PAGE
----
Review: Iron In The Blood
Iron In The Blood at City Recital Hall 23rd January 2020
Reviewed by PJ from Dial Afrika
“Iron In the Blood” could be regarded as the most revealing portrayal of Britains brutal treatment of their own kind and of the indigenous Aboriginal inhabitants of Australia, in the late eighteenth and into the nineteenth century, recently staged at the City Recital Hall.
Very well attended by a predominantly well heeled, senior white audience, including an ex prime minister who was apparently instrumental in the facilitation of this work. I would have been one of the very few persons of colour. Mind you, I was expecting a much larger black audience. After all said and done…….!!!!!
This musical production was inspired by Robert Hughes’ famous book, “The Fatal Shore”, brilliantly presented from three points of view, principally by Jeremy Rose’s musical production and his 17 piece Earshift Orchestra, visual projections and documented text narrated by acclaimed actors, William Zappa and Patrick Dickson.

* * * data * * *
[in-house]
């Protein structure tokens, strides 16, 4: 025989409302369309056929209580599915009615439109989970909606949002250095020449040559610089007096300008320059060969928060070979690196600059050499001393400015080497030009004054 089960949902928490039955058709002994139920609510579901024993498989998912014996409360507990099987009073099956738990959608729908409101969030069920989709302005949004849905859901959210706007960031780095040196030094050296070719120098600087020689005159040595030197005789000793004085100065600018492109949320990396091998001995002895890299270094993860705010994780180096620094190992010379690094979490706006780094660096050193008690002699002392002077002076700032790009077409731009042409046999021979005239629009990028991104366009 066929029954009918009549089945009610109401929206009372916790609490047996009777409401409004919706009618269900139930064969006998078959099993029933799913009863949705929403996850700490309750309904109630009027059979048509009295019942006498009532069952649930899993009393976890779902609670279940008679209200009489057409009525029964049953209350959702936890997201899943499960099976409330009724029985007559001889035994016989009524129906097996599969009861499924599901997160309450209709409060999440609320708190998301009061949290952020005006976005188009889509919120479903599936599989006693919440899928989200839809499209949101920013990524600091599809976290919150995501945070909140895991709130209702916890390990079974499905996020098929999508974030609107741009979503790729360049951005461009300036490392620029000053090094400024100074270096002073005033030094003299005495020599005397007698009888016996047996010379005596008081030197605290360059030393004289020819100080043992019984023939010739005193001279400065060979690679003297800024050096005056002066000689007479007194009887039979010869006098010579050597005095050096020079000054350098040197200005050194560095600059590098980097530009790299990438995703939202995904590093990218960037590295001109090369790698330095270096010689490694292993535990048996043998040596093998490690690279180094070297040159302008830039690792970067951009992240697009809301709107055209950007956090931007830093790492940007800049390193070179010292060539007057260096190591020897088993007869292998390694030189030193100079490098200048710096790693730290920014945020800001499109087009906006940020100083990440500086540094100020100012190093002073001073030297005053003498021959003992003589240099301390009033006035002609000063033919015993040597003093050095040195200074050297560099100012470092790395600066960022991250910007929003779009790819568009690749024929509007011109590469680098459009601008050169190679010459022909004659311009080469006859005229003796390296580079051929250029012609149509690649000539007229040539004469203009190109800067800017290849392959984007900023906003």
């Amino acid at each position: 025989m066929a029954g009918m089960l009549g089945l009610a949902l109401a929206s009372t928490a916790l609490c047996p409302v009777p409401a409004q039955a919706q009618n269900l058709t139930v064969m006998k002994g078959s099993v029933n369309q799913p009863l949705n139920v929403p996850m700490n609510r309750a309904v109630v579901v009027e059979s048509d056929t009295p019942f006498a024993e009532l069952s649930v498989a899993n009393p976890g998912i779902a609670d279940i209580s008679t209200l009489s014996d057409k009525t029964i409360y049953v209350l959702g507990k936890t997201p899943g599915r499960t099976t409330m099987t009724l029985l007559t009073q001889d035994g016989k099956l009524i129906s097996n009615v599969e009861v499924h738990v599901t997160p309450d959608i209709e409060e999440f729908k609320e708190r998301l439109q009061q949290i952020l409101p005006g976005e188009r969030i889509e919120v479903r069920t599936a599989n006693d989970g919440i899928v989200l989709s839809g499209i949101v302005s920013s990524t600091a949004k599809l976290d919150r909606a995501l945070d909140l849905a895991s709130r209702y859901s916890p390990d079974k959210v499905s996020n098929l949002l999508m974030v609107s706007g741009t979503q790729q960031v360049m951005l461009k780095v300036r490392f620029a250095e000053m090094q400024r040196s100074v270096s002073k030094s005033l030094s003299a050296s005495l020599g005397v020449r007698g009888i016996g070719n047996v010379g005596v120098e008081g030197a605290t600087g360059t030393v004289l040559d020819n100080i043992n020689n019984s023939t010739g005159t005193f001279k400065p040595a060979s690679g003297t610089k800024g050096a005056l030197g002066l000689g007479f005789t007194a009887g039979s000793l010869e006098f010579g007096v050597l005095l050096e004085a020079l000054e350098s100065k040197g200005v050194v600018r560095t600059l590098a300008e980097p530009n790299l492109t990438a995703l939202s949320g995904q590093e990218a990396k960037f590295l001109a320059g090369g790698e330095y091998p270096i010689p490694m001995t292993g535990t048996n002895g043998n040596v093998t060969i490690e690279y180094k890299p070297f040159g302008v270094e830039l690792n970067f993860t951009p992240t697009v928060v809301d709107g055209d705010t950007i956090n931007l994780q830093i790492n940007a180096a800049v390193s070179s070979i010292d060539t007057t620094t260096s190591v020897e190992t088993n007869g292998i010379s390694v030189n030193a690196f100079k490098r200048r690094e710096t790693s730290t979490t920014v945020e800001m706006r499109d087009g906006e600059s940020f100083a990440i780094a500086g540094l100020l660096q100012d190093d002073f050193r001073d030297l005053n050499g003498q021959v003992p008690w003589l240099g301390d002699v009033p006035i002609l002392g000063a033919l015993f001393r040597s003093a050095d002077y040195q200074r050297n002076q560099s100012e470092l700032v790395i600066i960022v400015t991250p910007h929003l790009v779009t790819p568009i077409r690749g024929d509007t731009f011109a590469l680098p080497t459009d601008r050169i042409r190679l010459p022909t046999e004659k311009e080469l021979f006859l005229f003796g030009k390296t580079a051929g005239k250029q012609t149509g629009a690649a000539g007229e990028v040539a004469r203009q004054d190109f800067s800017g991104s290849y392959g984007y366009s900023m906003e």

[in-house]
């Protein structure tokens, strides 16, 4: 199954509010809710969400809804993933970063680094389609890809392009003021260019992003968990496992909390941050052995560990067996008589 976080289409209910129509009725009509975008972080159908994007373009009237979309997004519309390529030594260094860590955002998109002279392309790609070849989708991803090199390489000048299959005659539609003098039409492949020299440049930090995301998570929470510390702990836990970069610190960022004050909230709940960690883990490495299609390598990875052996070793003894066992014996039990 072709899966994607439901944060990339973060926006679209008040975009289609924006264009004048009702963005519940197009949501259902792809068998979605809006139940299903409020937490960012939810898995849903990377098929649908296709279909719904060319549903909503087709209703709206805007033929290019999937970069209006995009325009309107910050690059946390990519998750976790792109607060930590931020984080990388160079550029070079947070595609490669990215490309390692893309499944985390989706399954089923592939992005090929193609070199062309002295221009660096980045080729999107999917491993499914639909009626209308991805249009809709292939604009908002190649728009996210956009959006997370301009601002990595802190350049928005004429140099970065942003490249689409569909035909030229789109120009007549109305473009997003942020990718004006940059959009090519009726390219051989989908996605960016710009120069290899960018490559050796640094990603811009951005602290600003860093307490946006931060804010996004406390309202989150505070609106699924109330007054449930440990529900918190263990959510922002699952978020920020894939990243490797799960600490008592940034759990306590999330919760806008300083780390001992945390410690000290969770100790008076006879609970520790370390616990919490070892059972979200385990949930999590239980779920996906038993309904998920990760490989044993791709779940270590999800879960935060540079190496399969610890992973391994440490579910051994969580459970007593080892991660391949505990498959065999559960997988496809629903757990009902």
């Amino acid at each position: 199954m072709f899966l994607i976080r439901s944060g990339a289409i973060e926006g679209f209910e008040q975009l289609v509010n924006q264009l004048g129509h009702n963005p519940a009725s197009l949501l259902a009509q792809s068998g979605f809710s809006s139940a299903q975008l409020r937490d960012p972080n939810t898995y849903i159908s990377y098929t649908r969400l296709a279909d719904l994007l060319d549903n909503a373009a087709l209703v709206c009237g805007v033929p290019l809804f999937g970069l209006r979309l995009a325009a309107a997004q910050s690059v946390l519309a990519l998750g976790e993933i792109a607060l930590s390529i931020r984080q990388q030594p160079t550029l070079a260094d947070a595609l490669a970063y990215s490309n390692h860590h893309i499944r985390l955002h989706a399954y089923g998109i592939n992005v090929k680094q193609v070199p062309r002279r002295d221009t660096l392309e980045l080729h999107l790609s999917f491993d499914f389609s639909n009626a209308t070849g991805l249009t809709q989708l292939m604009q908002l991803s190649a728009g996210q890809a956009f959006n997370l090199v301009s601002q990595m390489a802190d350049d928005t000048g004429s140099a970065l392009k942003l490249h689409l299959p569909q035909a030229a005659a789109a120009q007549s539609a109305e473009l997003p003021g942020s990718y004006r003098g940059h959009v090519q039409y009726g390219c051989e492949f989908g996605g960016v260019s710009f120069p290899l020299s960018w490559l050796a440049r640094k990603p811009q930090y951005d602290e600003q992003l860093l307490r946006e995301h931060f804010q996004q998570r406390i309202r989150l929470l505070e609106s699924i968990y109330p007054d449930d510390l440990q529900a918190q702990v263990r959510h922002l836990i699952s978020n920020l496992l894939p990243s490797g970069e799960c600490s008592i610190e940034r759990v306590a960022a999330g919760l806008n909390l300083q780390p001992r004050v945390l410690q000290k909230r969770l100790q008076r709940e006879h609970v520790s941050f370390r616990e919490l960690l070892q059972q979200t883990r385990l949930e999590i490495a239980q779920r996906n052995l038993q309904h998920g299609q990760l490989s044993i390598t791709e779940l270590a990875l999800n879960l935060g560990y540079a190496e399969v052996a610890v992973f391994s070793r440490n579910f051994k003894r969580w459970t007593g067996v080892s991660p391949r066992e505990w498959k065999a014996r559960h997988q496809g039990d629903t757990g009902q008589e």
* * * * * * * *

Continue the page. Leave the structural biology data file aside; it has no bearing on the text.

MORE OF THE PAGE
The musical score was a bold foray into what Jeremy imagined the sound would have evoked to the conscious mind in those times, with brilliant and challenging avant – garde jazz and classical sensibilities. Most challenging too, to the unsuspecting ear.
The visuals convinced the audience/viewers by the realness of the invasion and the treatment meted out to both Aboriginal and convicts at the time, supported by the brilliant narration by William Zappa and Patrick Dickson.
Jeremy Rose stood tall and proud as conductor and performer while taking his Earshift Orchestra through the execution of a brilliant score that brought more than generous applause at the end.
In his introductory presentation he encouraged widespread reading of The “Fatal Shore”, specially targeting politicians. I would like to think that this book is included in the schools curriculum.
I now have my signed copy of “Iron In The Blood”. Next is to procure a copy of “The Fatal Shore”.